With current technology, young (<100 Myr) planets can be directly imaged - resolved from their parent star - in the near-infrared with adaptive optics. I will discuss results from such imaging, particularly the four-planet system orbiting HR8799. The outer two planets have been characterized spectroscopically using adaptive optics on the Keck telescope, showing non-equilibrium chemistry as well as evidence of composition enhanced in C/O from the original stellar nebula.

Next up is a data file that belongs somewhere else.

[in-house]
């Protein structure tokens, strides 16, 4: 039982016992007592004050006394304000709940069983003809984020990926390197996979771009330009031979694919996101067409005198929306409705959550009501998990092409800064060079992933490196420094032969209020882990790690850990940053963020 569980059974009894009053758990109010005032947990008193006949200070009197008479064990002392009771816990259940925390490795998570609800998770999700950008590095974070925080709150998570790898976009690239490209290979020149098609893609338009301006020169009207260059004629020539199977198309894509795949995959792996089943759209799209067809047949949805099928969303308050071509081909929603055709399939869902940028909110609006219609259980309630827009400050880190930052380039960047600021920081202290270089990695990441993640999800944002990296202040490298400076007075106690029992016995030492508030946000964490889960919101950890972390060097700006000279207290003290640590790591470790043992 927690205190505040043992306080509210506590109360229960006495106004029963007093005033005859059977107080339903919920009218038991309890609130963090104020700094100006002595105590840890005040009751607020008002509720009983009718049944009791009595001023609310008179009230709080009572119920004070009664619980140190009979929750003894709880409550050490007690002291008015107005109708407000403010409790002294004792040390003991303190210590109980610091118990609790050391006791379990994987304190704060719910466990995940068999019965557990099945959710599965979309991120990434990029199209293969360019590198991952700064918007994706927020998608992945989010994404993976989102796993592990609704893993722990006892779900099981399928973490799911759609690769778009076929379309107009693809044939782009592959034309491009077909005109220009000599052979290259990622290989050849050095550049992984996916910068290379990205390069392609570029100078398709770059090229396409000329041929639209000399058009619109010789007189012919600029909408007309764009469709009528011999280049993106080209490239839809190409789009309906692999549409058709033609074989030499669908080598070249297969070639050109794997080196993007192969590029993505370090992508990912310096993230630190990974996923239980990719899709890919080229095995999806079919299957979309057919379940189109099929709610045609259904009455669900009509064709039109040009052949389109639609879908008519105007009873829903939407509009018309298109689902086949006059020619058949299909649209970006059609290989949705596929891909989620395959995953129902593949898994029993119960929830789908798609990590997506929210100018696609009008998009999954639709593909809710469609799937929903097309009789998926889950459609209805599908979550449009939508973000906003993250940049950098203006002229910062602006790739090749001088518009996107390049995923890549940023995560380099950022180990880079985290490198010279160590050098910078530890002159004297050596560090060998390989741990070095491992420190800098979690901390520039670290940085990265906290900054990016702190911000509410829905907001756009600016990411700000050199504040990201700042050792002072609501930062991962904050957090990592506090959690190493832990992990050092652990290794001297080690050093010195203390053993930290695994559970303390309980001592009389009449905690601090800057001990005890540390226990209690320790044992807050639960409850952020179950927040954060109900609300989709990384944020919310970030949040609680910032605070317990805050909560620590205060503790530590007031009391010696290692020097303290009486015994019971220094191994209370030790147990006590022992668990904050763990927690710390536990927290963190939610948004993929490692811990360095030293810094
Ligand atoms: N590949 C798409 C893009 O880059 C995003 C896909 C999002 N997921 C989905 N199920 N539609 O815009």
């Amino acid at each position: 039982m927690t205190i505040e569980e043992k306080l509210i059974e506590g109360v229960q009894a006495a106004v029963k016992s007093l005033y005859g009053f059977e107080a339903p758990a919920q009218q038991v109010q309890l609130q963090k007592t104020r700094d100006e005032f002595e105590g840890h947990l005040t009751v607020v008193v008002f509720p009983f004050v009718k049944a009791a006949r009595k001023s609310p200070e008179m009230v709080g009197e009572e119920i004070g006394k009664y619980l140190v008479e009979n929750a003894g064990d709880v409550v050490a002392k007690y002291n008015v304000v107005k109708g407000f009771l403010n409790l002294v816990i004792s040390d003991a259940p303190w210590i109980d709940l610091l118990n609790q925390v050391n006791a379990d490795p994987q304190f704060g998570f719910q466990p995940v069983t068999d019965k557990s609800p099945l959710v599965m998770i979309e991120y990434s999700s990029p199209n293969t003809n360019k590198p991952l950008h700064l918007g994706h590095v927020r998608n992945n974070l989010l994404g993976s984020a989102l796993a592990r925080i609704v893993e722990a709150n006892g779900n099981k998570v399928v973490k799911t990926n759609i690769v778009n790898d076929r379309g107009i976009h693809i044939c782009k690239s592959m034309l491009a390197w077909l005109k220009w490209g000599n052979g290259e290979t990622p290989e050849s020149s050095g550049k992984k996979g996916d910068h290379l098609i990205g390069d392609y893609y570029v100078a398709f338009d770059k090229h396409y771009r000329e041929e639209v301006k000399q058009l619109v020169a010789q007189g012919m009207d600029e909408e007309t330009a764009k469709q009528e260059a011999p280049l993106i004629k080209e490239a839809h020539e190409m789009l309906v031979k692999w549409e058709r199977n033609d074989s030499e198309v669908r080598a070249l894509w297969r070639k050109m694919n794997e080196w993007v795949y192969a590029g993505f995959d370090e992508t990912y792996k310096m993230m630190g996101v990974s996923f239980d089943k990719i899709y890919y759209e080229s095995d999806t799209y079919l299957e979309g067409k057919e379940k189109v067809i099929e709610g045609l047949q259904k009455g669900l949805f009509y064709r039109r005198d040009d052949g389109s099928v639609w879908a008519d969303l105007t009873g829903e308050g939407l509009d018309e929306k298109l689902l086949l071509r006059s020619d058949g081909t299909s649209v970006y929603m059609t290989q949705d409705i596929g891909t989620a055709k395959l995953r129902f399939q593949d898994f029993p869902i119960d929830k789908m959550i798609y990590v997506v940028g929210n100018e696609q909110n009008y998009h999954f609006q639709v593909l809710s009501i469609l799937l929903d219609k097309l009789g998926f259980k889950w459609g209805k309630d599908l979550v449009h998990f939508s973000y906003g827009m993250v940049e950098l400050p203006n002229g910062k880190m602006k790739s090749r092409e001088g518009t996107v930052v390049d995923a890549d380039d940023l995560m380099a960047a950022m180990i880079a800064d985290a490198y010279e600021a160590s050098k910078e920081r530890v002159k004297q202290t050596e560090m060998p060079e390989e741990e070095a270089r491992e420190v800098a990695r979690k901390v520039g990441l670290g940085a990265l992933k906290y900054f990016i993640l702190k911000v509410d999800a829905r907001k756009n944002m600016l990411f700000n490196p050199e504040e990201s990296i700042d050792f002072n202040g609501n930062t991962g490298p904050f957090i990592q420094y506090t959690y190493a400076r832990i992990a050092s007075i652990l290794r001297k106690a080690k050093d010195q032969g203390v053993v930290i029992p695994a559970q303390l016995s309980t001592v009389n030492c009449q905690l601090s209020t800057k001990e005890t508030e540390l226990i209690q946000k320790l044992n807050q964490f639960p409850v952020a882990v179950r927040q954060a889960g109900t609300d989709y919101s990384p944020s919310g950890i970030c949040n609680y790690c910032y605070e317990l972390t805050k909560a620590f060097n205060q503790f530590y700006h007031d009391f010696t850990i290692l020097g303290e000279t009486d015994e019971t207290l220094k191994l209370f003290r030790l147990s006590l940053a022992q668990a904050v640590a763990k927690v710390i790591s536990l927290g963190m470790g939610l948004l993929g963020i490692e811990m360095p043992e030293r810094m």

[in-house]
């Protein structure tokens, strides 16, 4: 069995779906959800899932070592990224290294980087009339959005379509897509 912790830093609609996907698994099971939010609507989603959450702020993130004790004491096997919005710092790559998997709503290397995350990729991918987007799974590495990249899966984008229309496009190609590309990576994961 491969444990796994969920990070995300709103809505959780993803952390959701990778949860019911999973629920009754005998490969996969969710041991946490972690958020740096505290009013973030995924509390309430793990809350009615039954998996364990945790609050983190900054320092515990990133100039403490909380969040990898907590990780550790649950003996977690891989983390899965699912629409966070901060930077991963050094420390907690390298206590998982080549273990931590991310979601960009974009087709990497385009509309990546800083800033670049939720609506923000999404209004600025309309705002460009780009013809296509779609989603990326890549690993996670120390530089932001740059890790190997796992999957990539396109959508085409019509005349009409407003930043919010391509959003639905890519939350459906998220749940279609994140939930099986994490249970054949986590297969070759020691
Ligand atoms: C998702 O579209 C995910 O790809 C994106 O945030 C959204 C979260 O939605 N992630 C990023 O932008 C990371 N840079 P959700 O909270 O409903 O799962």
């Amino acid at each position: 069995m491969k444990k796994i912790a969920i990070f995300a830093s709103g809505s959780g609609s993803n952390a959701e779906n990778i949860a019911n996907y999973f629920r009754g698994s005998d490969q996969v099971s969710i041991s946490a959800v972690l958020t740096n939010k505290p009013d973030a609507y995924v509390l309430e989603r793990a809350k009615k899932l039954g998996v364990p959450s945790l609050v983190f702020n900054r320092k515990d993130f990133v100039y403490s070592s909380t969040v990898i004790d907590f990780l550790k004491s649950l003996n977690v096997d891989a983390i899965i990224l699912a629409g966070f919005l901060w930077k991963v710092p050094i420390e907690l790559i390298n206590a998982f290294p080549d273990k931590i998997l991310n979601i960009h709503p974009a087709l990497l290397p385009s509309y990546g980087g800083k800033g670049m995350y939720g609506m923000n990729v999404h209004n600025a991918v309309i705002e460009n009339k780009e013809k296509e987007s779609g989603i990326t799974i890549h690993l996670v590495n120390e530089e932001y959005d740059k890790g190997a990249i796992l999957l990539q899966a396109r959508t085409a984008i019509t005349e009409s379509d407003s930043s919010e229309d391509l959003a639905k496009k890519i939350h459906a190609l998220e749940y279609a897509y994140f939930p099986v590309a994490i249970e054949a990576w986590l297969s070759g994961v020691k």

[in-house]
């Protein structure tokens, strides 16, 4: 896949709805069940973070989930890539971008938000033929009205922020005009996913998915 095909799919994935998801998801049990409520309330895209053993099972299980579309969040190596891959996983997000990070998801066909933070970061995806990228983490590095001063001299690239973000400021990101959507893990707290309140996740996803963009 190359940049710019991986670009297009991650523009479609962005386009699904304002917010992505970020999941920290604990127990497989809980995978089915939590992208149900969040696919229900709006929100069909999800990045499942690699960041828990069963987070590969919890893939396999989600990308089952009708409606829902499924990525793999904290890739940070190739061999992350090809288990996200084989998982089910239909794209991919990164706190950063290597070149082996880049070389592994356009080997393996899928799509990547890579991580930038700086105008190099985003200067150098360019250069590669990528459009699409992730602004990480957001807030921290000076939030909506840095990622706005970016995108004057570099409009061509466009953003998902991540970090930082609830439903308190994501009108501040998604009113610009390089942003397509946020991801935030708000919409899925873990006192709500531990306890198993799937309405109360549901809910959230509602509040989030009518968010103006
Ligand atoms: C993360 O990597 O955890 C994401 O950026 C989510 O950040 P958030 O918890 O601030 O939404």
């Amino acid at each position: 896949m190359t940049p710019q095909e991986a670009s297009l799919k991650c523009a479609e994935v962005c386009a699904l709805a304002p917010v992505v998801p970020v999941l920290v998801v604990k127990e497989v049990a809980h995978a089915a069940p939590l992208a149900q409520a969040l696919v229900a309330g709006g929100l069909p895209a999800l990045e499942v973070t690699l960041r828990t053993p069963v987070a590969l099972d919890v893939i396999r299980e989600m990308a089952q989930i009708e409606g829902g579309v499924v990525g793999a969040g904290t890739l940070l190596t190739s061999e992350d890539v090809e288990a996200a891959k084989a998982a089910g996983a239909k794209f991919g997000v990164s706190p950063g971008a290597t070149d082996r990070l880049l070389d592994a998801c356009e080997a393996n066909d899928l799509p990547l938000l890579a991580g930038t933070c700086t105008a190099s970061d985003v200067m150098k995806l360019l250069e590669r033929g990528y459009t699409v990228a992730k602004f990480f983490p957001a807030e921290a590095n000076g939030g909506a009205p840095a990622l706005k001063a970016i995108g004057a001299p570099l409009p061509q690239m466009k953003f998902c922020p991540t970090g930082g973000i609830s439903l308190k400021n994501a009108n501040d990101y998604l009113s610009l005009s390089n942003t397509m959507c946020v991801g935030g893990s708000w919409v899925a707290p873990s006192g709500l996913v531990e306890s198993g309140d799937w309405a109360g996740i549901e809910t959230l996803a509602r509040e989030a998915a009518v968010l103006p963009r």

The next step in direct imaging is Gemini Planet Imager and its counterparts on other telescopes. GPI is a a facility-class instrument operating on the Gemini South telescope, combining advanced adaptive optics with a coronagraph and near-infrared integral field spectrograph. Almost an order of magnitude more sensitive than current instruments, GPI had first light in November 2013. I will present an overview of the instrument and early science results including the orbit and spectrum of the planet Beta Pictoris b, polarization of the HR4796A circumstellar dust disk, and the status of the 600-star GPI Exoplanet Survey.
Bruce Macintosh (Stanford University)